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Should College Presidents Get Higher Salaries?

Mar 16, 2012 Jennifer Williamson, Distance Columnist | 0 Comments

According to the New York Times*, college presidents’ compensation has grown faster than professor salaries—with some compensation rising to more than $1 million per year. With tuition costs rising, it’s understandable if students, families, and even professors themselves question why administrators should receive such high salaries.

The question is: do college presidents deserve to earn that much, and are the high salaries worth it? Here’s a look at some reasons why college presidents frequently pull down such large paychecks—even in a time of recession.

Because public university presidents shouldn’t receive less than their private-university cousins

Some resent the idea of college presidents at public schools making large salaries—after all, those salaries are funded by taxpayers, and it looks bad for the president to appear to be profiting excessively from government largess. However, an argument can be made that presidents at high-paying public universities shouldn’t have lower salaries than the presidents of private schools—even if the private schools are more wealthy,
as is often the case. Indeed, public universities can be larger
and more complex to run—and some believe their presidents
deserve to earn more than those leading private schools.

Man Holding Money

There’s no one-size-fits-all answer to the question of why college presidents earn what they do. And it’s worth noting that while some outliers earn over $1 million per year, this isn’t the case for all.

Because other options pay a lot

To land a top administrative leader, colleges must compete on a pay scale with private-industry options that are sometimes quite lucrative. A top-level Chief Operations Officer or Chief Financial Officer at a college—and a president may wear both of these hats, in addition to others—could also work for a business. Colleges need to attract the right leadership talent to succeed, just as any organization does—and to do it, they need to offer competitive pay packages.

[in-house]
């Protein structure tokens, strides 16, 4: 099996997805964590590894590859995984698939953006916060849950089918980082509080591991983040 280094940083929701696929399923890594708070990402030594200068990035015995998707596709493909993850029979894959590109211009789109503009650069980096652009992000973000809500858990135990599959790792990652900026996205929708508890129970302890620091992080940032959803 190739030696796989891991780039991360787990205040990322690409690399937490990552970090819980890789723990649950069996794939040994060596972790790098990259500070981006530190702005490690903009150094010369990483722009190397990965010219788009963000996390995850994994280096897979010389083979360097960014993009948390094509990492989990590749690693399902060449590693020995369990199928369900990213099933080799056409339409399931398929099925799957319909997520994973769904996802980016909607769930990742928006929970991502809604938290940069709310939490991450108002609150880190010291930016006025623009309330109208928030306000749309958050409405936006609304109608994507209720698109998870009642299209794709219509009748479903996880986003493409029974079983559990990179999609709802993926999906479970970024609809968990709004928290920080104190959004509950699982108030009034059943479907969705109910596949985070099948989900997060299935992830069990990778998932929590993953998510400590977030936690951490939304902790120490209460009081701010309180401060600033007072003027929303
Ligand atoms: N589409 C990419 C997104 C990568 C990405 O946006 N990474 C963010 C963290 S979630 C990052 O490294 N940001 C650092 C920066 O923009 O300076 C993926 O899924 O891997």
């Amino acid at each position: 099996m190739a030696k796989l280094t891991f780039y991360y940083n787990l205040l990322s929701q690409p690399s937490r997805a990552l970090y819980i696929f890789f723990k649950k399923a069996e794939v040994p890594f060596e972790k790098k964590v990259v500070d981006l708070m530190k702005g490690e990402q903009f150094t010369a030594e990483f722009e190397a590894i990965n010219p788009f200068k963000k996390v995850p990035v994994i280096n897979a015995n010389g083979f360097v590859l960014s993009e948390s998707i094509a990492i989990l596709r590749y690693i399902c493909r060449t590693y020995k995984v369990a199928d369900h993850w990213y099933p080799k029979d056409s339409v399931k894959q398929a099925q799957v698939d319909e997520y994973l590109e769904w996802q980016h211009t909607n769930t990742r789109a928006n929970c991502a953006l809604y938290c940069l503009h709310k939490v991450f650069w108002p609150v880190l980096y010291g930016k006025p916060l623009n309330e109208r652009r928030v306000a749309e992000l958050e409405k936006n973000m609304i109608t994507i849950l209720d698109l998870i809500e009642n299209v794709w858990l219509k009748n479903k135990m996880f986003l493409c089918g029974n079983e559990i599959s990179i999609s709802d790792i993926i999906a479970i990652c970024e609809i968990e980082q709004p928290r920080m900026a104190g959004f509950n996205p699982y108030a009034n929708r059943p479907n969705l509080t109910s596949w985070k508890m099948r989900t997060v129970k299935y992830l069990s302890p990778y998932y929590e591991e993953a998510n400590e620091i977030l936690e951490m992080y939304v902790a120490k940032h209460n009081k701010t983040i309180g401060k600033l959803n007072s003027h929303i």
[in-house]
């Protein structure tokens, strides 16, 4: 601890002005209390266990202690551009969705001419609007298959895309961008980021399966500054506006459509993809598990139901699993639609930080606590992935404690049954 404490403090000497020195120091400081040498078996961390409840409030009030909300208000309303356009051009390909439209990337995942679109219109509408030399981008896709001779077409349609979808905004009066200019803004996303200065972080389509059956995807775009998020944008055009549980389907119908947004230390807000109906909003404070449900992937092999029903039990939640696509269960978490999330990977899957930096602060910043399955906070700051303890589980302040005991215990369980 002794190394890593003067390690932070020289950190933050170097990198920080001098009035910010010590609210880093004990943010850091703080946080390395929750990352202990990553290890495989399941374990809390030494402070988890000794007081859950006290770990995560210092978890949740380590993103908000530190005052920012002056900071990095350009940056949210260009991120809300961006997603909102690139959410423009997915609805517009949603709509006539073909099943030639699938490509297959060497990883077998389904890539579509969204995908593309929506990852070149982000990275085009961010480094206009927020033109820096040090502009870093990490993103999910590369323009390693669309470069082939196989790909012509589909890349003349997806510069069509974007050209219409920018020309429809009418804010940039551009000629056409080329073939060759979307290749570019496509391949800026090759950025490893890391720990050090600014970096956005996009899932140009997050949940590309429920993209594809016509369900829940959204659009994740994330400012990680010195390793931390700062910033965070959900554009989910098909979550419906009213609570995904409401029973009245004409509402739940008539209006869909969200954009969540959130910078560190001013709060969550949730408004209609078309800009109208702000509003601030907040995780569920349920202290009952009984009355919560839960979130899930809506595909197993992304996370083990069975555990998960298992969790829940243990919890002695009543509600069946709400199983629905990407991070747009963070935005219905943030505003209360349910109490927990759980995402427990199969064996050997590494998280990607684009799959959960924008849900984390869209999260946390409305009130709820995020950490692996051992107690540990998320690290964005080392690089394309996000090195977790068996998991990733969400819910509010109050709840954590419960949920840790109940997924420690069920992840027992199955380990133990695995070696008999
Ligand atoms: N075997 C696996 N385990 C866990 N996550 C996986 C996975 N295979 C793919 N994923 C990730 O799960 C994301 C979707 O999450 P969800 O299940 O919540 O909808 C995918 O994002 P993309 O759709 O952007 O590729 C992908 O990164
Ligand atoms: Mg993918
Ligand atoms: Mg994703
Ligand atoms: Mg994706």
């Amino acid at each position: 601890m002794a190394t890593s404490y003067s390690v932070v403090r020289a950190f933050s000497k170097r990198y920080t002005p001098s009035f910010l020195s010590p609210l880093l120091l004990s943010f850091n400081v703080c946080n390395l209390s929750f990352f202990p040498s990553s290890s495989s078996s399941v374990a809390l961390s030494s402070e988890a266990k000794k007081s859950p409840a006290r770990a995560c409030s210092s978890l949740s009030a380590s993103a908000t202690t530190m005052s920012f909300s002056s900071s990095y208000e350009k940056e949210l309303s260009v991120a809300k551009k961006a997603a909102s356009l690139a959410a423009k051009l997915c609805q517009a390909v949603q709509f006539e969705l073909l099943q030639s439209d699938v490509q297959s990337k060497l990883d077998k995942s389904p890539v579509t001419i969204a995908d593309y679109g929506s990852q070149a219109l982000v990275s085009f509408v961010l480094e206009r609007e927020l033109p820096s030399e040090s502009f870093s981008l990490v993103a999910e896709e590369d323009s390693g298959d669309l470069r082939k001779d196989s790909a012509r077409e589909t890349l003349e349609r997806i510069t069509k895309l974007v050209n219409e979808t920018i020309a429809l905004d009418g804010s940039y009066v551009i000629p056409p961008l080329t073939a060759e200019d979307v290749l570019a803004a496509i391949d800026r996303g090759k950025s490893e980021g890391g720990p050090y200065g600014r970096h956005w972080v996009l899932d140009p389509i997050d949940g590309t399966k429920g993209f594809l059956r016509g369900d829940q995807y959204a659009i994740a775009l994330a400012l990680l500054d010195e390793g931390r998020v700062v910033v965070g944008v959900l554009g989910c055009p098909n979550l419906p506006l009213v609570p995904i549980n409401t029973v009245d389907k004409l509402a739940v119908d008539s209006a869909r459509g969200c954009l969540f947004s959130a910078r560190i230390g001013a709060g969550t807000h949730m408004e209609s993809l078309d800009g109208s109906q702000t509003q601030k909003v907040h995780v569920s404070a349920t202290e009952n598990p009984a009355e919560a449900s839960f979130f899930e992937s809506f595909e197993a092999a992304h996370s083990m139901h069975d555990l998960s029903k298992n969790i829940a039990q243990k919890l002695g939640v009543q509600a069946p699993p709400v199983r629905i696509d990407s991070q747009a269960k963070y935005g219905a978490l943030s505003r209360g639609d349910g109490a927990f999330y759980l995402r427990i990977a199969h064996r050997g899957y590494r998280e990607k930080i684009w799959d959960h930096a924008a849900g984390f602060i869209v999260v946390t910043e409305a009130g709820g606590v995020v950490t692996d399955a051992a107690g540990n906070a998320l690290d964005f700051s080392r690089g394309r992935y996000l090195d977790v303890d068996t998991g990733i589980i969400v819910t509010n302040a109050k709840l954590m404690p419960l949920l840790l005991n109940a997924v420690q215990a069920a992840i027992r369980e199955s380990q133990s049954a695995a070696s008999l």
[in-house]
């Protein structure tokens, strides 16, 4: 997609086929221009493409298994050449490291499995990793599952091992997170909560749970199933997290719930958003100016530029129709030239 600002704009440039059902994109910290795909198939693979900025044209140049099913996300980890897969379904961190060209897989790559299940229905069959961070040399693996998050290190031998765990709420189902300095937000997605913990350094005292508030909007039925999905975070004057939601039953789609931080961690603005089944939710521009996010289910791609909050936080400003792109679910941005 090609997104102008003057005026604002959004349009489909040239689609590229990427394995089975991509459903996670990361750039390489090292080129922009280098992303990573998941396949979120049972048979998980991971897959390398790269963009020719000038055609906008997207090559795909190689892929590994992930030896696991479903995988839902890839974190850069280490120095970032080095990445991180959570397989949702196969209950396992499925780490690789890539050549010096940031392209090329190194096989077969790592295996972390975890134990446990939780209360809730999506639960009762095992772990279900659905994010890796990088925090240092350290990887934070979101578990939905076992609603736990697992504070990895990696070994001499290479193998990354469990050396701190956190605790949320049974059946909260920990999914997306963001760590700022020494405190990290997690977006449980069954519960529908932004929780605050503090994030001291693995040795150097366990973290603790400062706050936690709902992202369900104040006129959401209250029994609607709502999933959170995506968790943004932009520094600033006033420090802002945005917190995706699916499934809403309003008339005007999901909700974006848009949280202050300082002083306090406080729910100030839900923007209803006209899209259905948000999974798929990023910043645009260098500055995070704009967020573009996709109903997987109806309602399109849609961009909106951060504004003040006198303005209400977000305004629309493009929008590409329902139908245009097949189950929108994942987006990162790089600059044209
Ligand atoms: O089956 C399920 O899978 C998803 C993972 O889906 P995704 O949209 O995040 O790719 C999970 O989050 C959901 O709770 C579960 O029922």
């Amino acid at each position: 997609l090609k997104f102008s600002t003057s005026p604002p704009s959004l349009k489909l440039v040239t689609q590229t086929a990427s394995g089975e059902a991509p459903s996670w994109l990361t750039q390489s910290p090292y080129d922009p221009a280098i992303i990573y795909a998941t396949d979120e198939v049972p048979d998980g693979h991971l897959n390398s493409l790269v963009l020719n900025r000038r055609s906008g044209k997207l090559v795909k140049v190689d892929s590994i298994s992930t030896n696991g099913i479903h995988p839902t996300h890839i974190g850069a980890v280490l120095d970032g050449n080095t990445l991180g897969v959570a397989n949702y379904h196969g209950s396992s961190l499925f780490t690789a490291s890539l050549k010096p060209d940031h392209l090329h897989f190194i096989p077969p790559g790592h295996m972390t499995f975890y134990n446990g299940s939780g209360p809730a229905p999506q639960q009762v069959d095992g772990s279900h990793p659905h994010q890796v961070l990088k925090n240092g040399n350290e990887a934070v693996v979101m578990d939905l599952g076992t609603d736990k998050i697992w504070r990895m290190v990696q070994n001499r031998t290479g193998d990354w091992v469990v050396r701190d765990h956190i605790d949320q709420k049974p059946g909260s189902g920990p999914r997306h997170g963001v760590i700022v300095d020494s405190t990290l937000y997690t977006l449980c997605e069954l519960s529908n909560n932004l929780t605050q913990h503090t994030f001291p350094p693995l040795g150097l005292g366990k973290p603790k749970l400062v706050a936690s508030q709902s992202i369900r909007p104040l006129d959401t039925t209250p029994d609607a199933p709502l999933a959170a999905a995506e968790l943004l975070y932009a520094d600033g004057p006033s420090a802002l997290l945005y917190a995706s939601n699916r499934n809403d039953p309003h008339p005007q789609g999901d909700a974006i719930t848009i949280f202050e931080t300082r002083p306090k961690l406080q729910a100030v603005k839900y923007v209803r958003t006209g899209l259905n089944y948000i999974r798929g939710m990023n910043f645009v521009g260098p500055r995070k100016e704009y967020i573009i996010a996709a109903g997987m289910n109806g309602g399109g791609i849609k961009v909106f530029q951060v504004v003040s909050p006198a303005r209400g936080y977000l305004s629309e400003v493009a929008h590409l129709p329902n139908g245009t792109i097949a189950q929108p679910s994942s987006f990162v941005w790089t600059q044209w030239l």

Because the job is hard

There’s no question that professors and other administrators work hard. But some administrators would point out that the president is responsible for everything that goes on at campus as well as with marketing, donor relations, and more. The presidency of a college is a 24/7 job. In addition, while a high-level professorship might offer tenure, presidents often don’t get that kind of job security—and may serve at the will of the board of directors. The job can be highly stressful, difficult, and demanding—and can also have high turnover at some colleges. It can also come with a high media profile, which can put added demands on the president’s private life.

Because market pressures don’t hold salaries down

There’s also the idea that, with federal loan money available, there’s little financial pressure to keep college presidents’ salaries down—and that some presidents may take advantage of that. Students have little ability to choose colleges based on tuition price, and as a result, one theory states that colleges don’t have the same limitations on what they charge as most companies face. It’s possible this could affect some of the outliers in salary.

There’s no one-size-fits-all answer to the question of why college presidents earn what they do. And it’s worth noting that while some outliers earn over $1 million per year, this isn’t the case for all. The job is demanding and difficult, and it’s also crucial to the success of the school—as the president’s leadership has an impact on all aspects of operations. Even so, some college presidents earn significantly more than their professors and other administrators do, and it’s not unreasonable for others to call those salaries into question—especially in a time when student loan burdens are becoming unbearable. 


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